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Editing AVI files

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December 30, 2004 2:34:38 PM

Archived from groups: rec.video.desktop (More info?)

I'm told that editing AVI files is an entirely different animal from
editing MPG files. What are the differences? What tool do you suggest
for editing AVI files?

More about : editing avi files

December 30, 2004 3:43:27 PM

Archived from groups: rec.video.desktop (More info?)

"Guy" <newsgroupposter@hotmail.com> wrote in message news:1104435278.119860.290800@c13g2000cwb.googlegroups.com...
> I'm told that editing AVI files is an entirely different animal from
> editing MPG files. What are the differences? What tool do you suggest
> for editing AVI files?

MPG is a specific encoding format, or rather a set of formats.

AVI is a file specification only; i.e. it may take any number of
different compression/encoding methods, or it may not be
compressed at all.

The difference is, if you have (for example) an MPEG1
codec installed on your system, you'll be able to edit *any*
MPEG1 file. But there is no such thing as a single AVI codec.
In order to edit an AVI file one needs to know whether it's
compressed, and if so, which codec was used to compress it,
and this particular codec must be installed.
Anonymous
December 30, 2004 5:56:09 PM

Archived from groups: rec.video.desktop (More info?)

>I'm told that editing AVI files is an entirely different animal from
>editing MPG files. What are the differences?

AVI editing is frame accurate, MPG is not. This means that when
editing an AVI, the frame you choose to start and stop a cut is
exactly where it will be cut.

MPG video is composed of 3 different kinds of frames - I, B, and P.
In order to minimize the amount of data required to recreate each
frame, one complete frame ("I") is sent, then the differences between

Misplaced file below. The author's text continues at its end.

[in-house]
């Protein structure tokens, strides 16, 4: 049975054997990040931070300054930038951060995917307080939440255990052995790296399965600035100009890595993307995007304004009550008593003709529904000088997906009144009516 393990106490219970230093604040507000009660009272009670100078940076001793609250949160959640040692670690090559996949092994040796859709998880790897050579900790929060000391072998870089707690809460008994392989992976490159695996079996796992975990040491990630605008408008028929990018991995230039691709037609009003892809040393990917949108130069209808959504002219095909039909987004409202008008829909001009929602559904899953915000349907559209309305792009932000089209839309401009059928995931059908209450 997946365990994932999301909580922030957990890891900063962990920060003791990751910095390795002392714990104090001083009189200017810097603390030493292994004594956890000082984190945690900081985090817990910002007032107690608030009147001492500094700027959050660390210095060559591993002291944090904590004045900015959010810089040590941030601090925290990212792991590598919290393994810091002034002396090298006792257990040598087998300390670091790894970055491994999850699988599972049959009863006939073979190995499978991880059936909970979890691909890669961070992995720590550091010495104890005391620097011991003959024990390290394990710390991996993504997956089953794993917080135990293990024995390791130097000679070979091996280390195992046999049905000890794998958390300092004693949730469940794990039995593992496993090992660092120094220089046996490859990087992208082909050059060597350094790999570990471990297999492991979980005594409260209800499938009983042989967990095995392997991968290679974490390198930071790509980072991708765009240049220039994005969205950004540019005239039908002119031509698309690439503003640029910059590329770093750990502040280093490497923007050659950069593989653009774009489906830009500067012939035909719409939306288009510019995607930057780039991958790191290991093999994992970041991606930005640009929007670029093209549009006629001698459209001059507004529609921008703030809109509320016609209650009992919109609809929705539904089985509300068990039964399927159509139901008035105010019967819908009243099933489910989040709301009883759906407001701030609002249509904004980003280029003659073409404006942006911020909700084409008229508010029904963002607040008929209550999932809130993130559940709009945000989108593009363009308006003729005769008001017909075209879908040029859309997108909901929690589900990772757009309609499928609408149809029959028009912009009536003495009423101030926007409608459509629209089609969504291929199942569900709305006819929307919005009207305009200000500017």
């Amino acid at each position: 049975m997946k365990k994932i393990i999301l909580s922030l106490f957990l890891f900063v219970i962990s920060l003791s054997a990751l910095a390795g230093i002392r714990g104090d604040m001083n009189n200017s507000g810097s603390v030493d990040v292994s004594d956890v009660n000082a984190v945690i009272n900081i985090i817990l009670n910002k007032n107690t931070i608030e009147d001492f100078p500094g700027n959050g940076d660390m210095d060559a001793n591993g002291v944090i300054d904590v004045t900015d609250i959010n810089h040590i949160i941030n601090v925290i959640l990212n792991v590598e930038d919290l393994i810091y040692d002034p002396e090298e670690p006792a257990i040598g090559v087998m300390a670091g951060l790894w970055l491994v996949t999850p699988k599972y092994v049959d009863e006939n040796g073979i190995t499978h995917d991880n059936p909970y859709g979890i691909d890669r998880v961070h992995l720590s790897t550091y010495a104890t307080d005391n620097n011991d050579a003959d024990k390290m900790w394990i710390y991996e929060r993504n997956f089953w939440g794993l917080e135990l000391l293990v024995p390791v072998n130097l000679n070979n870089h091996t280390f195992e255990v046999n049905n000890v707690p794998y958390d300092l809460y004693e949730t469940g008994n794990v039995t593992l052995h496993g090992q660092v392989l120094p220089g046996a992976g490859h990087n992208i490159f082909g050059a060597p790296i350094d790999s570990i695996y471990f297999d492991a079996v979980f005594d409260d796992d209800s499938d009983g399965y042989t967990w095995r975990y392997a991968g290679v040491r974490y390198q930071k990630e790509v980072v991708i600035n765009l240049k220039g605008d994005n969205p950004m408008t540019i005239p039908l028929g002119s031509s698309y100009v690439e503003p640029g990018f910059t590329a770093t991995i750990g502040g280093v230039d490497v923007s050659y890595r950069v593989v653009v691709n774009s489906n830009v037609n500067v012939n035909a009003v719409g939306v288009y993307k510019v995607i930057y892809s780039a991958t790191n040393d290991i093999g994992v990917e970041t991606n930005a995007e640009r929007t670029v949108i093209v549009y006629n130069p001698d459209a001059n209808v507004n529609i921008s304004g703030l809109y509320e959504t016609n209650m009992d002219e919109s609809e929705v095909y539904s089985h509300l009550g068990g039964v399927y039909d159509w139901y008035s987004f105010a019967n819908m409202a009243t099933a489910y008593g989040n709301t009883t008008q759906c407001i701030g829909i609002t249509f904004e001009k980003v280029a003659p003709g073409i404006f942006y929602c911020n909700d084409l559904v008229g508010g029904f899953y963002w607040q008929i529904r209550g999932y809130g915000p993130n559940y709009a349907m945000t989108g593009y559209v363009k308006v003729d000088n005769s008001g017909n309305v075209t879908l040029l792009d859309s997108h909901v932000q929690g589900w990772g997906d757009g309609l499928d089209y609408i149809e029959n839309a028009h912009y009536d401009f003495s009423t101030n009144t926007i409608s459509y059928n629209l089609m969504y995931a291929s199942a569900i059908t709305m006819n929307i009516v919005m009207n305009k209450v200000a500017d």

that one and the next are sent to recreate the next frames ("B" and
"P"). You can only cut on "I" frames. This means a fraction of the
previous scene may disappear (or part of the next scene may remain)
where you make a cut. This is annoying to some and looks sloppy
if you are editing video for presentation.

>What tool do you suggest
>for editing AVI files?

http://www.videohelp.com/edit#5;19

VirtualDub is often talked about here. Adobe Premier.
I personally use Sony Vegas.

There are many many others.
Related resources
Anonymous
December 30, 2004 10:52:17 PM

Archived from groups: rec.video.desktop (More info?)

On Thu, 30 Dec 2004 12:43:27 -0800, "Mike" <me@privacy.net> wrote:

>"Guy" <newsgroupposter@hotmail.com> wrote in message news:1104435278.119860.290800@c13g2000cwb.googlegroups.com...
>> I'm told that editing AVI files is an entirely different animal from
>> editing MPG files. What are the differences? What tool do you suggest
>> for editing AVI files?
>
>MPG is a specific encoding format, or rather a set of formats.
>
>AVI is a file specification only; i.e. it may take any number of
>different compression/encoding methods, or it may not be
>compressed at all.
>
>The difference is, if you have (for example) an MPEG1
>codec installed on your system, you'll be able to edit *any*
>MPEG1 file. But there is no such thing as a single AVI codec.
>In order to edit an AVI file one needs to know whether it's
>compressed, and if so, which codec was used to compress it,
>and this particular codec must be installed.
>

This is right. .avi is not an encoding format, it is often called a
container type: the way data is organised in the file; a file
specification indeed. Often not well understood, please remember.
Anonymous
December 30, 2004 11:33:02 PM

Archived from groups: rec.video.desktop (More info?)

On a sunny day (Thu, 30 Dec 2004 14:56:09 -0500) it happened Fuzzy Wuzzy
<nospam@please.com.invalid> wrote in
<0tm8t0hf4s63326b4mu78n9fhs1p817ck4@4ax.com>:

>
>>I'm told that editing AVI files is an entirely different animal from
>>editing MPG files. What are the differences?
>
>AVI editing is frame accurate, MPG is not. This means that when
>editing an AVI, the frame you choose to start and stop a cut is
>exactly where it will be cut.
>
>MPG video is composed of 3 different kinds of frames - I, B, and P.
>In order to minimize the amount of data required to recreate each
>frame, one complete frame ("I") is sent, then the differences between
>that one and the next are sent to recreate the next frames ("B" and
>"P"). You can only cut on "I" frames.
This is not correct, if you properly decode the frame sequence you
want to cut in, then can cut at any frame, it takes slightly more
processing power.
Good mpeg editors do this.
JP
January 3, 2005 4:04:04 PM

Archived from groups: rec.video.desktop (More info?)